In the great wave of American immigration of the late 19th and early 20th century, Europeans abandoned their homelands with a desire to build a new life in The New World. Ties to the old country, while culturally deep, dissolved – and, indeed, some ethnic and religious groups such as the Jews did not want to look back on persecution. Even the Italians, with their celebrated family ties, came and for the most part to their new neighborhoods, only occasionally maintained their European ties, mainly for remittances for family to follow them.
In the 21st century, immigrants to the U.S. may have much of the same motivation. But large numbers come for economic benefits and either maintain their relationships with their home countries, return at frequent intervals, or, indeed, return to their original homelands.
Those New York City Indian and Pakistani taxi drivers, for example, rarely bring their families, and return on long “vacations” to their families with whom they are in constant contact through cheap communication. This group, like other migrants with similar patterns, have no intention of becoming ‘Americans” in the traditional way although they might acquire U.S. citizenship for convenience and profit. Important, often influential, groups such as these exist today at every level of American society including the highest echelons of business and culture in our major cities.
Another significant difference from past patterns of immigration is that welcoming ethnic or religious communities in the U.S. which once helped integrate the newcomers are no longer prominent if they exist at all. Syrian Moslems, for example, find little institutional aid from coreligionists when they immigrate to the U.S. And, in fact, some of the existing Moslem organizations are suspect with ties to the Moslem Brotherhood, the fountainhead of Islamic terrorism. Ostensibly pursuing an electoral policy [The Brotherhood’s strategy of “One man, one vote – one time!”], Its attempt to establish an Islamic dictatorship was proved quickly to the satisfaction of the Egyptian electorate which welcomed the military back to power.]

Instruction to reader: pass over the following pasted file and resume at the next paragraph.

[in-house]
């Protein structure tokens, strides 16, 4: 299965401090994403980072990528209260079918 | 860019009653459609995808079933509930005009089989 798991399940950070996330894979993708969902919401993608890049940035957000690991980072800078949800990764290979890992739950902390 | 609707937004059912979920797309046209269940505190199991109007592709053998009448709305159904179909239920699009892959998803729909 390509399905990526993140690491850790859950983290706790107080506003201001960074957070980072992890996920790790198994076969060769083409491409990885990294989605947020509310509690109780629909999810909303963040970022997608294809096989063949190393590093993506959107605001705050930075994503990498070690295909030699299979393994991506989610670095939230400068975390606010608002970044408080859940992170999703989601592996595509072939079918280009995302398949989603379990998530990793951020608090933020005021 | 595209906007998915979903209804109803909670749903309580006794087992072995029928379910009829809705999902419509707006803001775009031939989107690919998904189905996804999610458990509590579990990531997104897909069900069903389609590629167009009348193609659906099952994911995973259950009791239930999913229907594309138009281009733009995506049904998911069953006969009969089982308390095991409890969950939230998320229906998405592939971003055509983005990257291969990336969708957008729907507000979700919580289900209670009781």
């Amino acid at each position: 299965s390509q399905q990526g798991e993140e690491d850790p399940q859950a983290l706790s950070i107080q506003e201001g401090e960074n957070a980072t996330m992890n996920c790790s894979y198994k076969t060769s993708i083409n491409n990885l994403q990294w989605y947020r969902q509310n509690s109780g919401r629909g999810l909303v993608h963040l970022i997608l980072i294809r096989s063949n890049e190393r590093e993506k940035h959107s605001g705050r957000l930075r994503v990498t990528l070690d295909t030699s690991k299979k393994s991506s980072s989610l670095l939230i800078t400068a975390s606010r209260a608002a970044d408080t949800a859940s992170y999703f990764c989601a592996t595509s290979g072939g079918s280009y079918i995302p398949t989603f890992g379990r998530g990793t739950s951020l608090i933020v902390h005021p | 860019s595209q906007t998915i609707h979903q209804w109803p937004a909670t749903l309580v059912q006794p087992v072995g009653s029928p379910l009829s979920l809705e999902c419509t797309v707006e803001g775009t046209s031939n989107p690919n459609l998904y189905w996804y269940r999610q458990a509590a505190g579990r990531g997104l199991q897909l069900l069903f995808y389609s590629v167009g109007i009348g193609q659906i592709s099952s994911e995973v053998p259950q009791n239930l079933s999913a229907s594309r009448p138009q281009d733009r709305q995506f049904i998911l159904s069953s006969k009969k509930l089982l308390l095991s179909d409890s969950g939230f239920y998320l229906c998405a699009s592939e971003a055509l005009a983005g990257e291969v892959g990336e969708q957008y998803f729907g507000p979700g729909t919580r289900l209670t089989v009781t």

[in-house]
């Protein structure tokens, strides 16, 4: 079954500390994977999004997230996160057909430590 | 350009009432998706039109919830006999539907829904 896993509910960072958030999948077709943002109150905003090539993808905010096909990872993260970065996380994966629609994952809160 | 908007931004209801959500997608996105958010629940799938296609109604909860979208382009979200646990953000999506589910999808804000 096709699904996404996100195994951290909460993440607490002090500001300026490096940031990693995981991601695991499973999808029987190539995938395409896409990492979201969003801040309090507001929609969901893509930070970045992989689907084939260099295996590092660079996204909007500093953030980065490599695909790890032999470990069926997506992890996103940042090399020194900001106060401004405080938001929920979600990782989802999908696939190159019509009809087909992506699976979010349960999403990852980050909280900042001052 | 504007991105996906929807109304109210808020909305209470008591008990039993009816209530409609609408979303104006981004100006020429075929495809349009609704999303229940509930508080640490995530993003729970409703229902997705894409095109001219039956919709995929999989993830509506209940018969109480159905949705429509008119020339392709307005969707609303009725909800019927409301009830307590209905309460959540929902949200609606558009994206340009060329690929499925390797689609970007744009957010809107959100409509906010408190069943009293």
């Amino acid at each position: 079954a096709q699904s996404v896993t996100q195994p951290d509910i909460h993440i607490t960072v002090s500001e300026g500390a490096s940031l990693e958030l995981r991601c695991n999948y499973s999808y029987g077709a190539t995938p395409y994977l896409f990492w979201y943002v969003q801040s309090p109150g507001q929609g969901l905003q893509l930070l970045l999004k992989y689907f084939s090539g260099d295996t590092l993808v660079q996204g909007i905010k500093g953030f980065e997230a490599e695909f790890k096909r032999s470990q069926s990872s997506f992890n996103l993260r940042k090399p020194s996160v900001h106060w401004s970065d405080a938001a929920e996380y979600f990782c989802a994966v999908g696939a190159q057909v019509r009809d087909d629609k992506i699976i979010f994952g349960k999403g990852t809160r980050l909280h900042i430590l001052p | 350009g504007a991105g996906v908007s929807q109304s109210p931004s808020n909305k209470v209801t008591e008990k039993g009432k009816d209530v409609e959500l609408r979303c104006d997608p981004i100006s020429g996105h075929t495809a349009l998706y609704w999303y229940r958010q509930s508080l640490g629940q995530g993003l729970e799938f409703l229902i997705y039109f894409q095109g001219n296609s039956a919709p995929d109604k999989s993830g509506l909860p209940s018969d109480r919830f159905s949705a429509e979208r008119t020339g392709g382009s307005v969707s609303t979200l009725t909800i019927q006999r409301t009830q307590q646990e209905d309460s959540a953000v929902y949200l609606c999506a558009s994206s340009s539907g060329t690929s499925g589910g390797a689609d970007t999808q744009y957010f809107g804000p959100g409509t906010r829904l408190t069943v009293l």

On August First U/S. Homeland Security Jeh Johnson issued “temporary protected status” to some 8,000 Syrian, many of whom had arrived in the U.S. illegally. He did so, he said, because ““Syria’s lengthy civil conflict has resulted in … [A]ttacks against civilians, the use of chemical weapons and irregular warfare tactics, as well as forced conscription and use of child soldiers have intensified the humanitarian crisis.” Another 7,000 Syrian refugees – many of them persecuted Christians and other non-Moslem minorities — have been admitted legally to the U.S. since Oct. 1, 2015. Obama announced in September that the U.S. would admit 10,000 Syrian refugees by Sept. 30, 2016.
But GOP presidential candidate Donald Trump has attacked this decision, arguing that – as FBI Director John Comey has admitted – despite elaborate UN and US procedures to process them, little is known of the refugees’ background. Daesh [ISIS or ISIL] like other Mideast terrorists has made no secret of their attempt to infiltrate refugee communities. Only a few such subversives, given the gruesome “effectiveness” of suicide bombers, could defeat efforts to defend Americans against attacks such as took place in Orlando, San Bernardino and Ft. Hood by immigrants.
American charity might better be directed toward relief efforts for the Syrian refugees in the region. Oil-rich neighbors in the Persian Gulf have not met demands that they absorb, at least temporarily, Syrians [and other Mideasterners masquerading as Syrians] who have moved into Jordan, Turkey and Western Europe by the hundreds of thousands. [Germany took in more than a million migrants from the Mideast last year, and difficulties of absorbing them and with highly dramatized attacks on women and other crinmes, are now producing a backlash against Chancellor Angela Merkel’s welcome].